3 Steps Childhood Sexual Abuse Survivors and Their Families Should Take

May 20, 2017 | Sexual Abuse

Childhood sexual abuse is a horrifying—and heartbreakingly common—violation of a child’s trust and love. Generally, abusers know their victims—they’re frequently family members, friends, teachers, coaches, religious leaders, or activity leaders who should be nurturing children instead of violating them. Victims often repress memories of such abuse, especially if they tried to talk about it as children and were ignored or dismissed by the very people who should have protected them. This experience affects survivors into adulthood, even if they don’t consciously remember what happened.

You may have recently realized that you were a victim of childhood sexual abuse or learned that someone you love was a victim. You may have even contacted a lawyer already to start exploring your legal options. But what else can you do?

  1. Take Care of Yourself

You are more than just your history. You may be facing a difficult road to recovery from the abuse you suffered, but you can make it to the other side. Focus on taking excellent care of yourself while you work through the trauma. Find positive ways to manage your stress, such as exercise, which can serve as an emotional outlet.

  1. Reduce Contact

If your abuser was a family member or someone you still see today, consider minimizing or eliminating that contact, at least temporarily. You may also choose to limit your contact with the people who failed to believe you or protect you from the abuser. Give yourself space to begin to recover and understand how the trauma affects you today.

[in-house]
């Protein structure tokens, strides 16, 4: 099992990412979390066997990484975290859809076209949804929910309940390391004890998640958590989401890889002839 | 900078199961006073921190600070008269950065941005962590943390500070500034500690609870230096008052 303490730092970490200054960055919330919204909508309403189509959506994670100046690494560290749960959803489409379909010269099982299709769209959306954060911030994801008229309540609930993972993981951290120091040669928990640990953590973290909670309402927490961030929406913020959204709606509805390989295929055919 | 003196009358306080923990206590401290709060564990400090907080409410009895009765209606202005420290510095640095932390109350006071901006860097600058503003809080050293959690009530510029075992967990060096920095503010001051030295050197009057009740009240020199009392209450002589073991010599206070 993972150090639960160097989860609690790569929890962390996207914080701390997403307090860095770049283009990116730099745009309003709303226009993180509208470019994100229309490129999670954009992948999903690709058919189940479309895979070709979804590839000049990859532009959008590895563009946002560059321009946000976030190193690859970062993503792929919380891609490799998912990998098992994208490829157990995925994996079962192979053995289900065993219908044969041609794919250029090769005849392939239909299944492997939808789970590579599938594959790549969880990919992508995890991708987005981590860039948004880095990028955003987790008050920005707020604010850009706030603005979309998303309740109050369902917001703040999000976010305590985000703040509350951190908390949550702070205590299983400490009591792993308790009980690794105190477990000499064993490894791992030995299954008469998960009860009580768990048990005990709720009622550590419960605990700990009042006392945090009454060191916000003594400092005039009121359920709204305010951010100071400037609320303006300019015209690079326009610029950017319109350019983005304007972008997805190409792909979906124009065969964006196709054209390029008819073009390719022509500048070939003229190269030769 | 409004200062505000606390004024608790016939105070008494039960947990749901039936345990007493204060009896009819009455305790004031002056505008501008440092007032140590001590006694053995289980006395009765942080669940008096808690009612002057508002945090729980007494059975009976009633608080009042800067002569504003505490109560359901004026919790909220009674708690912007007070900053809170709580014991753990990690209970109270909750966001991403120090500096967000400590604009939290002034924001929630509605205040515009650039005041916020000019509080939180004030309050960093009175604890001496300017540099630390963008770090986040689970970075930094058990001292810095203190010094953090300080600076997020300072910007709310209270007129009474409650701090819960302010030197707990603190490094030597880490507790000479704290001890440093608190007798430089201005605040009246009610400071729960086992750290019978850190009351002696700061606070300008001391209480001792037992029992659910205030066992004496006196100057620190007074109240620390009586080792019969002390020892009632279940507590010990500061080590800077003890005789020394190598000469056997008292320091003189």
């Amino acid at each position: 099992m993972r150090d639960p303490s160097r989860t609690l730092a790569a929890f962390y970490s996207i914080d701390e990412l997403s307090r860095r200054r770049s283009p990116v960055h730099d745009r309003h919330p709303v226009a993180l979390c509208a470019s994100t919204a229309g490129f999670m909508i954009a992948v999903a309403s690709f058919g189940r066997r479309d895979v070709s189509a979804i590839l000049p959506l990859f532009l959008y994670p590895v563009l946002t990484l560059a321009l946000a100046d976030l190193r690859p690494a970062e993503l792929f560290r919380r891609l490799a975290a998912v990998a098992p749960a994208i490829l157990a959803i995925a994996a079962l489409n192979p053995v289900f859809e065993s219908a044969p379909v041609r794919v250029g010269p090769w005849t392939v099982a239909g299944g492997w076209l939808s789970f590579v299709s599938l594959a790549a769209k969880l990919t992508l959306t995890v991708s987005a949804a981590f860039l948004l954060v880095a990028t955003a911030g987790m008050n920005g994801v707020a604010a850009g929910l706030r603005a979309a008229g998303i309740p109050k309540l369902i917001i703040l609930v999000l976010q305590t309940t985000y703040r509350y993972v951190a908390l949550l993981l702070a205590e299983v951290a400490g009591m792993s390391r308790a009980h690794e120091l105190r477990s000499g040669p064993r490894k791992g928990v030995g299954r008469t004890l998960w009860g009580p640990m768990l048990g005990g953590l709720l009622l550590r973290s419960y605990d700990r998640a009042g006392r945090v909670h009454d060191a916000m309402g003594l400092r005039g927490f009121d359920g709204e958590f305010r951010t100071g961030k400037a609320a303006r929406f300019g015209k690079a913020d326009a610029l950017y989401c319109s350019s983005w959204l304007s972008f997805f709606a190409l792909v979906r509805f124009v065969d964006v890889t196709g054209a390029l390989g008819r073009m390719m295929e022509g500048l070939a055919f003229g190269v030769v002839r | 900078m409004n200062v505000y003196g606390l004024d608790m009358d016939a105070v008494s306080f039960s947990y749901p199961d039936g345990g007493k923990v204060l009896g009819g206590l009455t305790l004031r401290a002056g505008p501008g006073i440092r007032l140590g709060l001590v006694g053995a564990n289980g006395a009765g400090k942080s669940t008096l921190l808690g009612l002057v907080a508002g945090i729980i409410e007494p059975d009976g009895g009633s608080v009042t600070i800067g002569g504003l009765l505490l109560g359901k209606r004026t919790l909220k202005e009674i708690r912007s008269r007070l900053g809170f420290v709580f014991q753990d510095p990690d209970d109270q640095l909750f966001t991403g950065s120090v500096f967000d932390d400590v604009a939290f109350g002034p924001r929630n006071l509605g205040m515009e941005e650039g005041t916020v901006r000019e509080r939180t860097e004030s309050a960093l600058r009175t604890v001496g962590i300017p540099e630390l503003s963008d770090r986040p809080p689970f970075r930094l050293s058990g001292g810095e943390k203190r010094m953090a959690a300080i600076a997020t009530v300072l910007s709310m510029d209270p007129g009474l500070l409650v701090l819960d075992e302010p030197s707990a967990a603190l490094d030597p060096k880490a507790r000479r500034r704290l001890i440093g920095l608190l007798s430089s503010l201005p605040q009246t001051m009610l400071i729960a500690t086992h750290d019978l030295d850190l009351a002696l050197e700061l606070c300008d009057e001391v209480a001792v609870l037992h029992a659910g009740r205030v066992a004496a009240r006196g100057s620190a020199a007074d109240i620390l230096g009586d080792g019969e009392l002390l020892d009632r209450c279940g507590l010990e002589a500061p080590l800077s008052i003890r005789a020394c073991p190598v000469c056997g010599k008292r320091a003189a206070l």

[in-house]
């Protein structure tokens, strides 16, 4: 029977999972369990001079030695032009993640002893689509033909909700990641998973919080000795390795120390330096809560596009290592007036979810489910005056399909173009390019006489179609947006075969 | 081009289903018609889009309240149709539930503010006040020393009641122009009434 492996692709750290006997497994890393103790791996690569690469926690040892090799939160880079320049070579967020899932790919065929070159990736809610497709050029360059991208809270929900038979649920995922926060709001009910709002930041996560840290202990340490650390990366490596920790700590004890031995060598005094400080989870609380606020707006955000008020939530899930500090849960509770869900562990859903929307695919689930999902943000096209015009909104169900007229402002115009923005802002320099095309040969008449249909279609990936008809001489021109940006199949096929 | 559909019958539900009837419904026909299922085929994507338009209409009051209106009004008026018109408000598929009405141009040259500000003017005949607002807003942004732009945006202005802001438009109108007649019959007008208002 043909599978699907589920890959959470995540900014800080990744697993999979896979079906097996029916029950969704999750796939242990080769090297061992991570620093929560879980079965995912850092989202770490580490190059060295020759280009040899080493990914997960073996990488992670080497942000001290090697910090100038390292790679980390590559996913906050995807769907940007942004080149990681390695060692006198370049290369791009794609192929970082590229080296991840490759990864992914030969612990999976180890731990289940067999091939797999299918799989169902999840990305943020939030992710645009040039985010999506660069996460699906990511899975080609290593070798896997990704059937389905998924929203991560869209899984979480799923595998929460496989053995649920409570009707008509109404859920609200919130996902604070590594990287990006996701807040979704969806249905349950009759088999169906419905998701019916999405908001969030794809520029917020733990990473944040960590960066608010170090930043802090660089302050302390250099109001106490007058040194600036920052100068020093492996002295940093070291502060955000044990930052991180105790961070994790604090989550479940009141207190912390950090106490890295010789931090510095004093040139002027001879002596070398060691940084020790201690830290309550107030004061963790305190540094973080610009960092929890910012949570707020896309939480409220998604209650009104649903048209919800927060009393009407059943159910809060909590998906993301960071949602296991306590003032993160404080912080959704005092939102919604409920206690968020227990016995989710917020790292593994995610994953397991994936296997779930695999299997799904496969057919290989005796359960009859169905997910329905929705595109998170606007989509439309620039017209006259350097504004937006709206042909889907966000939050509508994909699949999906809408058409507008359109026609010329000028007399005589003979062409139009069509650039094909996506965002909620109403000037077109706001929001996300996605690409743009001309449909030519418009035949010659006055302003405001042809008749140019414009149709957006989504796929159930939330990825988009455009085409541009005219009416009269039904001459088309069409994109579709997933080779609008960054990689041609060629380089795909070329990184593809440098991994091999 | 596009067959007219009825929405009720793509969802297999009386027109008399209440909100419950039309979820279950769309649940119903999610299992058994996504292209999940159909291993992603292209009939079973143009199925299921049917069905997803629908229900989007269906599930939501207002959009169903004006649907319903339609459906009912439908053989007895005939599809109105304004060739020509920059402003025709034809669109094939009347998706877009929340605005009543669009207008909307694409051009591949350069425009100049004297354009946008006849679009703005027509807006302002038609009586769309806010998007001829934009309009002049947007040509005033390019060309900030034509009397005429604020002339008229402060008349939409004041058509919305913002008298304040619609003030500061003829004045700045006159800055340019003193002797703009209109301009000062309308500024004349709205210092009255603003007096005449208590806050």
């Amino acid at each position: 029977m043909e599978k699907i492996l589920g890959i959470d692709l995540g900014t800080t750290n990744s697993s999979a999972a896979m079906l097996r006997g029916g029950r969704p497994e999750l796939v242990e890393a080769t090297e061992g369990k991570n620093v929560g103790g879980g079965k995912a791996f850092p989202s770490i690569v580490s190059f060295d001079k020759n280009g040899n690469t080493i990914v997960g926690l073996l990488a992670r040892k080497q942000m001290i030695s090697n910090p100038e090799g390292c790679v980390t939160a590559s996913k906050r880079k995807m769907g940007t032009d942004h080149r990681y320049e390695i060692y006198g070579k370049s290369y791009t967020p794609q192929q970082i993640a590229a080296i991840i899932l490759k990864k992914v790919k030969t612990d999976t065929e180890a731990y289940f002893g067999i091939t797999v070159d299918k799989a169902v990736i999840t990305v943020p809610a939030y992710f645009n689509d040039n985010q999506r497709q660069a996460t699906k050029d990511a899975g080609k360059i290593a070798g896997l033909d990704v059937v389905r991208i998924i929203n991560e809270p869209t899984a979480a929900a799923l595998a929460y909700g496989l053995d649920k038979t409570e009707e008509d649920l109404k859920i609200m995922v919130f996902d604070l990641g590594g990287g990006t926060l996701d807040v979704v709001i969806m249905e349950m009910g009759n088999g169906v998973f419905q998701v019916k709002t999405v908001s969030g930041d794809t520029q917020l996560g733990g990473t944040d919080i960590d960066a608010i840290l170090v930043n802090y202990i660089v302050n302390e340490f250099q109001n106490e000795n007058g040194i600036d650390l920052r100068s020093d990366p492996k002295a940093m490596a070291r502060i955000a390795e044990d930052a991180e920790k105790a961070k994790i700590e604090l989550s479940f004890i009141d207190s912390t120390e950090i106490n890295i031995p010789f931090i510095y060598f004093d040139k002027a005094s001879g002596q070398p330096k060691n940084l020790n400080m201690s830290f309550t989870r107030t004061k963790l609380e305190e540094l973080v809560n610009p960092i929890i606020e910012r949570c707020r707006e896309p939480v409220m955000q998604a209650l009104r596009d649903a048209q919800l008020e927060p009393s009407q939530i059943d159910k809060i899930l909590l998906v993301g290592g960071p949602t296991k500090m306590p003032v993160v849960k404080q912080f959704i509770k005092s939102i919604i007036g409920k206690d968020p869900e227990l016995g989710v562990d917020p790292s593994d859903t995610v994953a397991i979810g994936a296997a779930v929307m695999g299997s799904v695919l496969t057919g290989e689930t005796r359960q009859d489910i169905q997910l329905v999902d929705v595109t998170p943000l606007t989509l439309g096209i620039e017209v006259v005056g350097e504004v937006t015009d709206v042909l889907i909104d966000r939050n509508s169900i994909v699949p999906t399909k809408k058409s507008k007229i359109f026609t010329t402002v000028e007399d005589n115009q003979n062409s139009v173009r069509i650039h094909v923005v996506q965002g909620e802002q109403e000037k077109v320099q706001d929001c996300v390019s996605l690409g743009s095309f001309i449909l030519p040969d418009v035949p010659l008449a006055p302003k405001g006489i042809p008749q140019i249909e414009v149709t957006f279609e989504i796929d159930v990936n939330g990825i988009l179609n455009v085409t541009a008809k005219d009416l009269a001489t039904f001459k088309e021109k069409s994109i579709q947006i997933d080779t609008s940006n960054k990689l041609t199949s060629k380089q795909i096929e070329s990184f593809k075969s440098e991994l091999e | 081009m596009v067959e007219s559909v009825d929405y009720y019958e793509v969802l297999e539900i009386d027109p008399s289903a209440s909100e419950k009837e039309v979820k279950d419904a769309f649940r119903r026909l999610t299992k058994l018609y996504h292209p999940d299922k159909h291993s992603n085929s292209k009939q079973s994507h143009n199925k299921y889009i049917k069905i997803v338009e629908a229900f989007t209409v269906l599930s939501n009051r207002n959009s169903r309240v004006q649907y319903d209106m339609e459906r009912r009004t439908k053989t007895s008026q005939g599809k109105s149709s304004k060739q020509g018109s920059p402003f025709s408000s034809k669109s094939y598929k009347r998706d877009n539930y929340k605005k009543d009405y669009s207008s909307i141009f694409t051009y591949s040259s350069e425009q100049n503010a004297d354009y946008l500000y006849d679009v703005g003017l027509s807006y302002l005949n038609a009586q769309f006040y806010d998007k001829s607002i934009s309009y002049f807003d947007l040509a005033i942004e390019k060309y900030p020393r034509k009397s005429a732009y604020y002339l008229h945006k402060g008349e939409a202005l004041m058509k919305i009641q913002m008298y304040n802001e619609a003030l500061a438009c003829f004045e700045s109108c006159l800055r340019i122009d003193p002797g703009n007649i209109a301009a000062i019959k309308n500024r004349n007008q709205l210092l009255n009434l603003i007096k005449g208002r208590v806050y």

1. Find Advocates

Perhaps you tried to tell someone about the abuse before—even when it was happening—but you were dismissed or ignored. Family members often refuse to believe that their loved one could commit such horrendous acts and instead deny the abuse. Now that you are an adult, look for people who will be advocates to help you through this difficult period. These may be trusted friends, support group members, or professionals such as therapists and counselors.

You are not alone anymore. Contact the attorneys at PCVA Law to discuss your legal options and start recovering from the abuses of your past.